Over on ebay there were a number of listings in the $70s and $80s but as I dug through them I ran across one or two that weren't seeing the extreme bid-up the others were. Of course their descriptions were like: USED ITEM, UNTESTED, MAY NOT FULLY WORK, SOLD AS IS. So the question is, do you feel lucky? For $20 I decided to take a spin. And the result? Winner! Works just fine. Ok so the little plastic tray that is supposed to hold up the phone is completely missing, and it came with absolutely no documentation (but in this day and age you're only a google away from the online manual where you can learn the secret ctrl-green alt-blue alt handshake to turn the unit on); but its already exceeded my expectations by working at all, so I'm happy.
For instance, this weekend the kids started watching Madagascar. (Oh wait, that's not the right link, try this one). Anyways, besides watching the main file over and over, they take a break once in a while to watch the penguins chrismas caper short. The story revolves around the private wanting to help out a lonely polar bear and then things go horribly wrong because he doesn't follow the penguins credo (no no, not the one about hot oil and bisquick--the other one).
Anyways, it all works out in the end, and as they're hanging out with the Ted the polar bear, he has a few lines. And as I'm listening to this in the background for the 78th time, I'm thinking, "Hey, that voice sounds familiar. That sounds like Patrick Star"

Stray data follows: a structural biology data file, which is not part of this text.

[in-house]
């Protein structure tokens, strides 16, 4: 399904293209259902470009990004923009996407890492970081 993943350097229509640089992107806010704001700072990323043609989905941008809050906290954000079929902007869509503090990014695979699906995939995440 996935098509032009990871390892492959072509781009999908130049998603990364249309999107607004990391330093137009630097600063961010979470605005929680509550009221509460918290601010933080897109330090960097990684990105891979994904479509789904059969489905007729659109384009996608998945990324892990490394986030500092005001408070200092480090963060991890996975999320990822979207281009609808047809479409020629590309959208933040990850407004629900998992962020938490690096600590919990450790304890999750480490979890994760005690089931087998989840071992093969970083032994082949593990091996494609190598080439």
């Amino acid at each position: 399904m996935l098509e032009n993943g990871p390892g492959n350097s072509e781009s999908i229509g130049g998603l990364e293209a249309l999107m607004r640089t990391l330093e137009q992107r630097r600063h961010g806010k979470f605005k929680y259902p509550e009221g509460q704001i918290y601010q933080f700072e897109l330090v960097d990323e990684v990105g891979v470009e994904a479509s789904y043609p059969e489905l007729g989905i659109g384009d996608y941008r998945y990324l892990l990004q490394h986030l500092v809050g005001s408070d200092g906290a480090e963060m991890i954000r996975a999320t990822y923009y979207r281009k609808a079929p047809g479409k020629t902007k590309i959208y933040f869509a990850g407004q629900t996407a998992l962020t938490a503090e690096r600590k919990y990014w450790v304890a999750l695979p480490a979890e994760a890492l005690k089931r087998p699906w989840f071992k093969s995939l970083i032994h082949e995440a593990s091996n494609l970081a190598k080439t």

Google: polar bear patrick voice
There you go, it was Mr. Bill Fagerbakke, just like I thought. See, Google does make you look smarter. At least to your five year old kid.
So obviously 4,000 pounds would be minimum amount I'd need for the rest of the winter, but I could easily use another 8,000 pounds if things get serious. Now that's not actually that expensive. 100 pounds is about $9.45. But I do have to get the things, load them, store them somewhere, and then treck them across the yard in the middle of the winter (no doubt while there is snow on the ground), and then drag them down to the basement where they actually get burned.
So far I've done pretty good shlepping them down a somewhat narrow set of basement stairs, but that's been during pretty dry conditions. I'm not looking forward to carrying another 200 bags of pellets down stairs during a snow storm with a couple of inches of ice on the stairs. Sounds like trouble.